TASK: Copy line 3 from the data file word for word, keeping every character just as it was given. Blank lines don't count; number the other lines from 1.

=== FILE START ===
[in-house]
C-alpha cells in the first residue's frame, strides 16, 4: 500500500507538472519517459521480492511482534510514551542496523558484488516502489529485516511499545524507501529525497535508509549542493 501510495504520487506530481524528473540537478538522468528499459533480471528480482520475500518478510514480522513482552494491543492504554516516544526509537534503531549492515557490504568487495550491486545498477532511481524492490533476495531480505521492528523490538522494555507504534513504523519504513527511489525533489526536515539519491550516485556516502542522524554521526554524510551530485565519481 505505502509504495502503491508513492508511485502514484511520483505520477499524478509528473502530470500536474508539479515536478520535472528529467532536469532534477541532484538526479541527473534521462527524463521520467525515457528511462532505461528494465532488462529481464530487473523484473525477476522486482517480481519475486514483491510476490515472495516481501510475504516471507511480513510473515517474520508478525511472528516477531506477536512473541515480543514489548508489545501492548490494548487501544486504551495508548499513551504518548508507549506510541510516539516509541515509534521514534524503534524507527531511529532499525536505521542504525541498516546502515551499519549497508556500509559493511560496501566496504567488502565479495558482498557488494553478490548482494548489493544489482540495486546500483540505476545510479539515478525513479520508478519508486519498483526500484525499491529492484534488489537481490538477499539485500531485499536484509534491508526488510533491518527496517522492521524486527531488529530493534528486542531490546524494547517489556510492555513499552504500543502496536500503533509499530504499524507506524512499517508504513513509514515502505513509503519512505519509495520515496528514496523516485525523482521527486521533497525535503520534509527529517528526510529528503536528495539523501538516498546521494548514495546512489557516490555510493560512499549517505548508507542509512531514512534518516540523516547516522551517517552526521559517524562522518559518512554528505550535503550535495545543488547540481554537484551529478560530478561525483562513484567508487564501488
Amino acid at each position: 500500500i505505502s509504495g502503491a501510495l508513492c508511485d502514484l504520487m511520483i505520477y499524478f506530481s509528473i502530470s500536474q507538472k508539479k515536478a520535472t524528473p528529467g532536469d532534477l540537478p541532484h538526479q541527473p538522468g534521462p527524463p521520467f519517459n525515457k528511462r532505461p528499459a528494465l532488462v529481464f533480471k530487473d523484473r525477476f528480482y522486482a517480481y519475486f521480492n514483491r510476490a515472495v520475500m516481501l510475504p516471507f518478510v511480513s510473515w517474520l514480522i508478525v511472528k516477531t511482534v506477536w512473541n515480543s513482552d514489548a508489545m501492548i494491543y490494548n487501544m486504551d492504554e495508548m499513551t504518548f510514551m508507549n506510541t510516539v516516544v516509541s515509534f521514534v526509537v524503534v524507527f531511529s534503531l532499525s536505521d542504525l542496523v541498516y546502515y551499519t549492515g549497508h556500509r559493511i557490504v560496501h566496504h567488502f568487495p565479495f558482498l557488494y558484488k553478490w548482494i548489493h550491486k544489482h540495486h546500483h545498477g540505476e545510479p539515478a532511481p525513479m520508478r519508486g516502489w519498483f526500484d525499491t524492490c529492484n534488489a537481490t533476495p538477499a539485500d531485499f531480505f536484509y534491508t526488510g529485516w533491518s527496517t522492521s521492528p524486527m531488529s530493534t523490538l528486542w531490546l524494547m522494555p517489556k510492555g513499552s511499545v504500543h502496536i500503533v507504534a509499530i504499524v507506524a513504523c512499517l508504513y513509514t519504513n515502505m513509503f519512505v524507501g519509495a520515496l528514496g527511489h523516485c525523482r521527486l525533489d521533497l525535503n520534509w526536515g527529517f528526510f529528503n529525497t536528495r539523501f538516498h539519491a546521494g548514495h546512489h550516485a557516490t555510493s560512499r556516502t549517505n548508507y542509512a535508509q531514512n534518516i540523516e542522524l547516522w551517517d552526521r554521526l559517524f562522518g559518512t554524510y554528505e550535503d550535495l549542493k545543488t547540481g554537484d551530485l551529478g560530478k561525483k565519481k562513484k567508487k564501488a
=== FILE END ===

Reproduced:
Amino acid at each position: 500500500i505505502s509504495g502503491a501510495l508513492c508511485d502514484l504520487m511520483i505520477y499524478f506530481s509528473i502530470s500536474q507538472k508539479k515536478a520535472t524528473p528529467g532536469d532534477l540537478p541532484h538526479q541527473p538522468g534521462p527524463p521520467f519517459n525515457k528511462r532505461p528499459a528494465l532488462v529481464f533480471k530487473d523484473r525477476f528480482y522486482a517480481y519475486f521480492n514483491r510476490a515472495v520475500m516481501l510475504p516471507f518478510v511480513s510473515w517474520l514480522i508478525v511472528k516477531t511482534v506477536w512473541n515480543s513482552d514489548a508489545m501492548i494491543y490494548n487501544m486504551d492504554e495508548m499513551t504518548f510514551m508507549n506510541t510516539v516516544v516509541s515509534f521514534v526509537v524503534v524507527f531511529s534503531l532499525s536505521d542504525l542496523v541498516y546502515y551499519t549492515g549497508h556500509r559493511i557490504v560496501h566496504h567488502f568487495p565479495f558482498l557488494y558484488k553478490w548482494i548489493h550491486k544489482h540495486h546500483h545498477g540505476e545510479p539515478a532511481p525513479m520508478r519508486g516502489w519498483f526500484d525499491t524492490c529492484n534488489a537481490t533476495p538477499a539485500d531485499f531480505f536484509y534491508t526488510g529485516w533491518s527496517t522492521s521492528p524486527m531488529s530493534t523490538l528486542w531490546l524494547m522494555p517489556k510492555g513499552s511499545v504500543h502496536i500503533v507504534a509499530i504499524v507506524a513504523c512499517l508504513y513509514t519504513n515502505m513509503f519512505v524507501g519509495a520515496l528514496g527511489h523516485c525523482r521527486l525533489d521533497l525535503n520534509w526536515g527529517f528526510f529528503n529525497t536528495r539523501f538516498h539519491a546521494g548514495h546512489h550516485a557516490t555510493s560512499r556516502t549517505n548508507y542509512a535508509q531514512n534518516i540523516e542522524l547516522w551517517d552526521r554521526l559517524f562522518g559518512t554524510y554528505e550535503d550535495l549542493k545543488t547540481g554537484d551530485l551529478g560530478k561525483k565519481k562513484k567508487k564501488a